Quantitative vs. Qualitative Data
The words quantitative and qualitative might sound similar but they couldn’t be more different.
In digital marketing, data is researched, collected, and used in just about every process or method, giving businesses a potential leg up on the competition. Finding out what works for you, and for your competitors, is the process that helps us reach the targeted audience.
Some data or research is about numbers, but not all. Quantitative data or research is the process of collecting and analyzing numerical information. This allows a company to predict or even control the interest of a client.
Qualitative research isn’t about numbers at all. The data collected from this type of research is all about non-numerical information derived from text, audio, video, images.
Quantitative Data is a Numbers Game
Quantitative simply means that something can be measured numerically. Whether it’s the number of computers in an office or how many miles a runner can complete in a day, quantitative data is a numbers game.
In digital marketing, it is important to measure what you can in order to get a better understanding of what your customer’s needs are and how to meet them. Quantitative data involves numbers, quantities, and values, and each of those play huge roles in any marketing campaign.
Since quantitative data is collected through statistics, it is considered reliable, credible, and objective.
When To Use Quantitative Data?
Qualitative Data Generalizes Results
Quantitative data isn’t the only type of research. Qualitative data isn’t about numbers but more about what can be gleaned through observation and not anything that can be directly measured. This data is descriptive in nature. Qualitative data relies on descriptive words and judgement to indicate appearance, color, texture, or other qualities.
Examples of qualitative data are: gender, emotions, a car’s make and model, first and last names, specific animal species, etc.
If quantitative data relies on numbers, then qualitative data relies on organic, first-hand observations. These observations can include: interviews, questionnaires, focus groups, participant-observation, recordings, documents, and artifacts.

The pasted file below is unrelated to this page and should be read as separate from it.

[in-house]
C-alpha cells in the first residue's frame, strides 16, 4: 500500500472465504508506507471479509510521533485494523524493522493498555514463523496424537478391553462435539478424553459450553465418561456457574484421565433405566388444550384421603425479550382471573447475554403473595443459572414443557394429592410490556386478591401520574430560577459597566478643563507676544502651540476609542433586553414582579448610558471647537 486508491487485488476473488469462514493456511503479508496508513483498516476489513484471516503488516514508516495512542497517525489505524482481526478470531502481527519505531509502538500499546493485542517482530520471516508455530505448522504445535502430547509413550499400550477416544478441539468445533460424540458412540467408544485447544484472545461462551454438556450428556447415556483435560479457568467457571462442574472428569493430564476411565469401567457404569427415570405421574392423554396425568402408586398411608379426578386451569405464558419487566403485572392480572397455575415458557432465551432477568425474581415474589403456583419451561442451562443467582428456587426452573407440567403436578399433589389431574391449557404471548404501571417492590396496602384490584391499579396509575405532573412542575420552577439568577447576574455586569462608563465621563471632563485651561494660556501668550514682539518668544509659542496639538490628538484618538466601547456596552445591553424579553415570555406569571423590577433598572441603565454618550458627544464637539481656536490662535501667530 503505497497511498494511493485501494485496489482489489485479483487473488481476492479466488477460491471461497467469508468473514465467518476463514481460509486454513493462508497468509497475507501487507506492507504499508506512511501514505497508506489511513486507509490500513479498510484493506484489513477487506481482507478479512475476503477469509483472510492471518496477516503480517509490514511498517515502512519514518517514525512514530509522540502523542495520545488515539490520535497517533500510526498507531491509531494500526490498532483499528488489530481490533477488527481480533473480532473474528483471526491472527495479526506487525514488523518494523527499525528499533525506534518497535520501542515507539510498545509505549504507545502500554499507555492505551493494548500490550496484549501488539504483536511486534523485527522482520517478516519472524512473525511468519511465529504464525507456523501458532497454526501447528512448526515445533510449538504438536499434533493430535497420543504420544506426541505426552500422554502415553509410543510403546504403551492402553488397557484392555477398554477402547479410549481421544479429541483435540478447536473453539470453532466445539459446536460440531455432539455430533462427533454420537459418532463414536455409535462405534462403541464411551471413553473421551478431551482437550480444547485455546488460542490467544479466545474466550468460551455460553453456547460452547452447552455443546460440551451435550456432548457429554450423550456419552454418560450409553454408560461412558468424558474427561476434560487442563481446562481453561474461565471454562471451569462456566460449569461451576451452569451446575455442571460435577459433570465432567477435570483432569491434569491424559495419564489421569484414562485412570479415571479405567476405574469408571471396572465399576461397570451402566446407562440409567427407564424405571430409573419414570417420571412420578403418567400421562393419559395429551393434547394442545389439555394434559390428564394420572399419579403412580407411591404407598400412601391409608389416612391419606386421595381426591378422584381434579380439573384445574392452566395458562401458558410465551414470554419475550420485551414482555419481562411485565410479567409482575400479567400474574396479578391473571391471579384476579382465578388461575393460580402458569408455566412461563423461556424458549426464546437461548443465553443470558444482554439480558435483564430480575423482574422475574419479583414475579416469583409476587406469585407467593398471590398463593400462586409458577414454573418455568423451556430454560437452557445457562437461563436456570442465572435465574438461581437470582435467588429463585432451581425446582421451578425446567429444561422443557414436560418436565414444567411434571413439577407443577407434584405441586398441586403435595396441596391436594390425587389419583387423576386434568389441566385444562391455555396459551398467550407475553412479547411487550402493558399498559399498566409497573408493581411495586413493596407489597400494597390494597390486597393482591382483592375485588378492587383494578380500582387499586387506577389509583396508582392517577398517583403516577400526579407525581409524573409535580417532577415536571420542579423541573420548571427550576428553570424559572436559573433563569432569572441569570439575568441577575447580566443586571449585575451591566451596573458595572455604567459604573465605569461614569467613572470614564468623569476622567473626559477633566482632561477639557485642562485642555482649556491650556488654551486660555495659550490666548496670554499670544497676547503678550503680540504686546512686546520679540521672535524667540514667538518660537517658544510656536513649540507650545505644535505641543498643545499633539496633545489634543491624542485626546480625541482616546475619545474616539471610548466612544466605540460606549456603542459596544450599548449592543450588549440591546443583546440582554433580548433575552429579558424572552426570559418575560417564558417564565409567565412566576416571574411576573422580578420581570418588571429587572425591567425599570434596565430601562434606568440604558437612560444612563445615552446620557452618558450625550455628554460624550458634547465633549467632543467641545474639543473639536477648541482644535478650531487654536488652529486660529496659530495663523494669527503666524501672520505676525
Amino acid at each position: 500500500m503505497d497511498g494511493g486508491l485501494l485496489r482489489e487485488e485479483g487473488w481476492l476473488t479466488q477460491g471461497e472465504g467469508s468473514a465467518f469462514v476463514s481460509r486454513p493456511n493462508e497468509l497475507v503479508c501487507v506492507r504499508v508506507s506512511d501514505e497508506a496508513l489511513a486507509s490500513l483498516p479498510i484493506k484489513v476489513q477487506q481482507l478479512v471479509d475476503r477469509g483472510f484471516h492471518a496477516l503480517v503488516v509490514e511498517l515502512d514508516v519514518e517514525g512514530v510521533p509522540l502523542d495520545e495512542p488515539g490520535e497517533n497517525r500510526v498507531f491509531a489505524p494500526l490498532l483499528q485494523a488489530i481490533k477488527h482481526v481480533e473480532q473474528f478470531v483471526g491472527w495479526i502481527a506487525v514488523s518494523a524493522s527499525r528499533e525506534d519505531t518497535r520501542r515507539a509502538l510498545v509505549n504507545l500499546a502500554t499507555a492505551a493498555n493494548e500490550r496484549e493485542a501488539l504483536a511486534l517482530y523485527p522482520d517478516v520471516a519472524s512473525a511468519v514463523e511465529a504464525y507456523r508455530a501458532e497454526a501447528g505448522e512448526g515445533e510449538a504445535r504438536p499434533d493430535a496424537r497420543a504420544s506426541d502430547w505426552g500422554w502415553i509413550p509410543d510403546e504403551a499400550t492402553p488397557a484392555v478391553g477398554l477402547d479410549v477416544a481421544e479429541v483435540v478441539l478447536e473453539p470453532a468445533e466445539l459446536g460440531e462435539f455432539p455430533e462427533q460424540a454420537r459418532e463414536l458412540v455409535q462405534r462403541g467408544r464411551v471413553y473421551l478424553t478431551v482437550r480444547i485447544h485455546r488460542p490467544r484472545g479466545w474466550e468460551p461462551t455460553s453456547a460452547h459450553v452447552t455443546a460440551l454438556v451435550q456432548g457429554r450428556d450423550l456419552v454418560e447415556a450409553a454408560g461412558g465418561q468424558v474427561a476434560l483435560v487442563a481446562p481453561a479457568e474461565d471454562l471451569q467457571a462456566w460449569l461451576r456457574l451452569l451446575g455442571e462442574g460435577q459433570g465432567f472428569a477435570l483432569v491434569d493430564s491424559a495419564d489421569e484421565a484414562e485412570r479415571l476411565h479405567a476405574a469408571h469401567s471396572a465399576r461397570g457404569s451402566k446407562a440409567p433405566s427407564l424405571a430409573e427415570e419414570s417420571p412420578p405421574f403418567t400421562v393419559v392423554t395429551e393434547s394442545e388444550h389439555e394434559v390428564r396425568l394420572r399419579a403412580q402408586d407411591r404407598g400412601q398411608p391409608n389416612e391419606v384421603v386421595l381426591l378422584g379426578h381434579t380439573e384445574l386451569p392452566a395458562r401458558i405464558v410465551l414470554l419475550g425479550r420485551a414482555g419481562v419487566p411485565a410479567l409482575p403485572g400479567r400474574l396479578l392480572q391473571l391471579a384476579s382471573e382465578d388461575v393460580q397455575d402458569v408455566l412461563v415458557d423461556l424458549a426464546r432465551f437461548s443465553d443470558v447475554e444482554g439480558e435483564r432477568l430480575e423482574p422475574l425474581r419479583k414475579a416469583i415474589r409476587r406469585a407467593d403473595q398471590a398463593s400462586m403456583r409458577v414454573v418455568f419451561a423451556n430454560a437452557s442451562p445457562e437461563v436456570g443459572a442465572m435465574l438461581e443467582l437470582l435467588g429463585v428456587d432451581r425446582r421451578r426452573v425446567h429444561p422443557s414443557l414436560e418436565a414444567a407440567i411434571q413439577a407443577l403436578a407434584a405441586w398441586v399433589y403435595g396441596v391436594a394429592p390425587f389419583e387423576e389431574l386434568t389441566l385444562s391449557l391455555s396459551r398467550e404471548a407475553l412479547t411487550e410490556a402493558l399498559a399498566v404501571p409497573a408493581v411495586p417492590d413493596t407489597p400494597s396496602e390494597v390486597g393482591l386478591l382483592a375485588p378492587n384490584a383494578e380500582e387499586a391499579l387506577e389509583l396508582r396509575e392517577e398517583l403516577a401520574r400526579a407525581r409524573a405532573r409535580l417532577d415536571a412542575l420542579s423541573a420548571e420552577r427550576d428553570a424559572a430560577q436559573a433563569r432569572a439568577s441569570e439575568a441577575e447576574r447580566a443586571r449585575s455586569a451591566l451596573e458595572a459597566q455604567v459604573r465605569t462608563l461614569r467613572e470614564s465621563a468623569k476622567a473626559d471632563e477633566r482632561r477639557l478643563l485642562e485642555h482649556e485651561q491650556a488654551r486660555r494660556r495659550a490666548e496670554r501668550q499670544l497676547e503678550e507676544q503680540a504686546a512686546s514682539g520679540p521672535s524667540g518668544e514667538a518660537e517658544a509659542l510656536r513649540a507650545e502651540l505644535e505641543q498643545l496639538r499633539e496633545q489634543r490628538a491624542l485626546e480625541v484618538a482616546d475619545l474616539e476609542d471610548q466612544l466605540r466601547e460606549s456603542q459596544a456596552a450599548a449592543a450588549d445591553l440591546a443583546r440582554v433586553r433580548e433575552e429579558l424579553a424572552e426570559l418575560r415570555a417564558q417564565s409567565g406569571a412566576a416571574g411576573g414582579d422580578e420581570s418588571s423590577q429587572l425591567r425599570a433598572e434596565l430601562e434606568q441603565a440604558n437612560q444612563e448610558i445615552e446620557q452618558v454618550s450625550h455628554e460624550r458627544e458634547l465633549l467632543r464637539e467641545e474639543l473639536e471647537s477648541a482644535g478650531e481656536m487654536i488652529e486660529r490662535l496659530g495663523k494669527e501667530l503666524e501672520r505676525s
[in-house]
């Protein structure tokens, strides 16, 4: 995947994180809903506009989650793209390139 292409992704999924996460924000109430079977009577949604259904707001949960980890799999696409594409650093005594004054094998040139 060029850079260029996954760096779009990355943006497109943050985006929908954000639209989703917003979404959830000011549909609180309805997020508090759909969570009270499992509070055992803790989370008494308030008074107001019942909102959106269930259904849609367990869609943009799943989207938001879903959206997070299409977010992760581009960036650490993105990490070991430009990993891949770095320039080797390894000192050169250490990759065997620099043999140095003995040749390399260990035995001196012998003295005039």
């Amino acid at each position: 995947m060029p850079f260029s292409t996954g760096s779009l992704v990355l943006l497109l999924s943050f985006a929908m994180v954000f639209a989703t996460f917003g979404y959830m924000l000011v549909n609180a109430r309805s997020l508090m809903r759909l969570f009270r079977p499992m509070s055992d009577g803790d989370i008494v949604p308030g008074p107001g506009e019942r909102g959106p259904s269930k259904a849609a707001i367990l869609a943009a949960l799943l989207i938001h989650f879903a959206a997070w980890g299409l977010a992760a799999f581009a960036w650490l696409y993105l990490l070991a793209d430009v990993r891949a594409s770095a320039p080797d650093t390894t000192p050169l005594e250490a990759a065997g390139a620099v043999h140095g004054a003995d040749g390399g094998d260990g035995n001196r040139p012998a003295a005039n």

For example, someone might say that their red car is brighter than another red car parked next to them. The measurement of “brighter” is a non-numerical measurement that speaks to the brightness of the car, using opinion rather than an actual scale that can determine just how bright it is compared to the other car.
When To Use Qualitative Data?
- Uncovering a customer’s motivation is very important in order to understand why they want or need your services.
- Defining a user persona or ideal buyer by obtaining descriptive judgements.
- If you have a new product, you need to find out if customers want or need it. Qualitative data will help you determine whether or not your product will be popular. You can actually use both qualitative and quantitative research to determine this.
- Qualitative data comes in handy to start and manage market research, and social media insights are considered an effective method to collect qualitative data.
Can Qualitative Data Become Quantitative Data?
Absolutely. Using the example above, the brightness of the car could be measured by a light meter, and that instrument could tell how many shades brighter the car is from the one parked next to it. That quantitative data now becomes qualitative data because it has now been assigned a numerical number for how many shades brighter.